Eye For Film >> Movies >> Intacto (2001) Film Review
Reviewed by: Jennie Kermode
An exploration of the phenomenon of luck which dabbles with the supernatural but finds its deepest mysteries in human nature, Intacto is an accomplished and unusual film thoroughly deserving of the acclaim which it has won thus far.
Following a series of stories which gradually interweave, it centres on a young man, Tomas, the sole survivor of a plane crash, who is approached by a mysterious stranger who indoctrinates him into a society where people gamble for absurdly high stakes. Innumerable references are woven into this, from the stories of Roald Dahl to ancient Chinese myths, but all so briefly and delicately that they never present a distraction, simply adding their share to the rich texture of the tale.
Whether it's real or whether it's not, of central importance to this story is the belief shared by many of its characters that they can steal other people's luck, and can thereby gamble with other people's fates. This notion becomes so pervasive, so addictive that it draws in even those at first horrified by the risk-taking they see. The film explores gambling compulsions, psychosis, and the way in which obsessed people can gradually lose their awareness of others' humanity.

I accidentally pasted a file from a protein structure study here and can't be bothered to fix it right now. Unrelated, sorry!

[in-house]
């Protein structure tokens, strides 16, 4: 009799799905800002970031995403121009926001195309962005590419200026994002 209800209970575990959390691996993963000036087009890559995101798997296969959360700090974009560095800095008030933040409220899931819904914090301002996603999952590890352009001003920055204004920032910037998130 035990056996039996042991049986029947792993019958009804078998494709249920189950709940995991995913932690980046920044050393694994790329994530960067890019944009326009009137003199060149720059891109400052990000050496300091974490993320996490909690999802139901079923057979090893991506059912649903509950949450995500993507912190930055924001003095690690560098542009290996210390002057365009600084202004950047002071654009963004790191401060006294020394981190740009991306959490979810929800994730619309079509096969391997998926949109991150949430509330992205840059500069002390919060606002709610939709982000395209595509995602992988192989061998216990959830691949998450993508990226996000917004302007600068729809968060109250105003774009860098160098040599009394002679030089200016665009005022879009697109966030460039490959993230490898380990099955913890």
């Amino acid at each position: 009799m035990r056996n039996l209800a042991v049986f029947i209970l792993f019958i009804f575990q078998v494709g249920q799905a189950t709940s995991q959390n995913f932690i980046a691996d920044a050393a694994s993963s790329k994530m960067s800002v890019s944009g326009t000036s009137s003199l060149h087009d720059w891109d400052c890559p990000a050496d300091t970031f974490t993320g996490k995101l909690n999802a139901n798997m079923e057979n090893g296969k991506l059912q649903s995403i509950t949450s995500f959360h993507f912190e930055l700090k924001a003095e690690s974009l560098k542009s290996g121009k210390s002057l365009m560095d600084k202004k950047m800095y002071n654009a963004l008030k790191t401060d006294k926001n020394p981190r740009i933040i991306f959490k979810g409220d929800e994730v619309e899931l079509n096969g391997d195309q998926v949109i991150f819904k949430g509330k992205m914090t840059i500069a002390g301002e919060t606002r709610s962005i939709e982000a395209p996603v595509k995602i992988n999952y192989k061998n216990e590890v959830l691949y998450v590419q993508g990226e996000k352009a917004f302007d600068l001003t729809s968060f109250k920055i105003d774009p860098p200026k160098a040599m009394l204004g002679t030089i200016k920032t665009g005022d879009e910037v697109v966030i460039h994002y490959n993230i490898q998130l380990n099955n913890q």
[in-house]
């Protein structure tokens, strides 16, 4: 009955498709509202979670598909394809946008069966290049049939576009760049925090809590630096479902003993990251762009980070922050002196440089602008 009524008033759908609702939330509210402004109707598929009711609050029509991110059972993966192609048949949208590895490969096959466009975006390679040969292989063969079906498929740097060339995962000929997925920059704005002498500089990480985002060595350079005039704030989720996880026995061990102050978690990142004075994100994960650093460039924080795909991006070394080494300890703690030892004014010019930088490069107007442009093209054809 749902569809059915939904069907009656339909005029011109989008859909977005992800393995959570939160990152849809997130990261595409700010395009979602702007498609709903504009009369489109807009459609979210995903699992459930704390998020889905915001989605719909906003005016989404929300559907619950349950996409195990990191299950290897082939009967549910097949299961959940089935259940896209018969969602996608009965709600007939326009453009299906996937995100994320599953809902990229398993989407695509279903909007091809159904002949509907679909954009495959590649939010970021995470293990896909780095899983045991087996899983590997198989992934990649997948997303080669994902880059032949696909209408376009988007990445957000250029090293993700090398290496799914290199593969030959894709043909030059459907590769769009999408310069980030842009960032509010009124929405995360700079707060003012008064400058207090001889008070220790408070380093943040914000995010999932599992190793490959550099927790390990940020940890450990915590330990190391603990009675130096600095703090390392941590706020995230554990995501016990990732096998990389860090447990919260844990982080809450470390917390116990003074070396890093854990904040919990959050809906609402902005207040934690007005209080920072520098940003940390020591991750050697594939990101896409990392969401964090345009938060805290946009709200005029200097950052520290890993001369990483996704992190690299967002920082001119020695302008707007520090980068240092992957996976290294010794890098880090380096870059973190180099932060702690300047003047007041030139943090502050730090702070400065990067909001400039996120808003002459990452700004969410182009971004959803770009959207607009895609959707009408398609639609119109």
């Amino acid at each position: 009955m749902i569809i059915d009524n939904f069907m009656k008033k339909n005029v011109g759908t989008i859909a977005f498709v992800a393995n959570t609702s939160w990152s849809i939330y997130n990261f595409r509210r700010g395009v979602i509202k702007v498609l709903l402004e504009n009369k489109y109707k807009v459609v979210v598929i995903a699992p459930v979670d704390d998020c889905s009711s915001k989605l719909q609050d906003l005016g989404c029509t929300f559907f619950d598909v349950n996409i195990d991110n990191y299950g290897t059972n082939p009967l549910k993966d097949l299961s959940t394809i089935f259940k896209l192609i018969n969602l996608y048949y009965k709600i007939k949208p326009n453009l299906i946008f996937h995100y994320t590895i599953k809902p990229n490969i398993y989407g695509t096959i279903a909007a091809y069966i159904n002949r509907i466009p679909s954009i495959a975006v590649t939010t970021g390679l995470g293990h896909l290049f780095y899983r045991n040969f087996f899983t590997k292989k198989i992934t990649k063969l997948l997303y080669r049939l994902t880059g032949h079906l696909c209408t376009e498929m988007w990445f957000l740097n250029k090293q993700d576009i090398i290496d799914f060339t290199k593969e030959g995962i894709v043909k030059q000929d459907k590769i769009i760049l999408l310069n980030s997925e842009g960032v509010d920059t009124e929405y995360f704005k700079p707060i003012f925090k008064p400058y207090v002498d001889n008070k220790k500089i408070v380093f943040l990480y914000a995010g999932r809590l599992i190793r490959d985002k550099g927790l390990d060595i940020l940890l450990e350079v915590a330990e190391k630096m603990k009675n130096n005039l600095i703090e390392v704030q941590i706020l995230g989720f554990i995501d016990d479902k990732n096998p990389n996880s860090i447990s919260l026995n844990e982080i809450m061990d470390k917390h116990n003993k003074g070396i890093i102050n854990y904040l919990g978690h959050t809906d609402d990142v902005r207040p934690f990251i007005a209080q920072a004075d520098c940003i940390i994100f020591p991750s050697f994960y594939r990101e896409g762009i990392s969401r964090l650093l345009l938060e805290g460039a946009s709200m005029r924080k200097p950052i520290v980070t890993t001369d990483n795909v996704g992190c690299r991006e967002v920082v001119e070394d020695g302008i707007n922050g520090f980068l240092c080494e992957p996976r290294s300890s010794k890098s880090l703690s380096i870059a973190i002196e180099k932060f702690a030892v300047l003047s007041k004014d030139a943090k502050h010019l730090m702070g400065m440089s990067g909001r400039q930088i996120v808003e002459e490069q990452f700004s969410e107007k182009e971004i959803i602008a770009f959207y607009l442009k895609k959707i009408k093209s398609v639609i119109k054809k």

Pulling the strings behind much of this, though at first we glimpse him only distantly, is The Jew, played by the redoubtable Max von Sydow, who is possibly the luckiest man in the world. Inhabiting a surreally remote desert casino, he plays frequent games of Russian roulette as if in an attempt to expunge his own survivor's guilt, having once been the only one of a large group of children to escape from a concentration camp. The irony here, of course, is that his luck does not make him happy, merely imprisoning him in a state where he continually witnesses the suffering of others. So he waits for a luckier person to liberate him.
Intacto concerns itself not only with the physical survival which most people would call lucky, but also with the importance of being psychologically intact. It does so through layers of subtle metaphor, yet also with vivid action sequences and intense emotional encounters. You won't see another film like it this year. Don't miss it.Reviewed on: 27 Jun 2007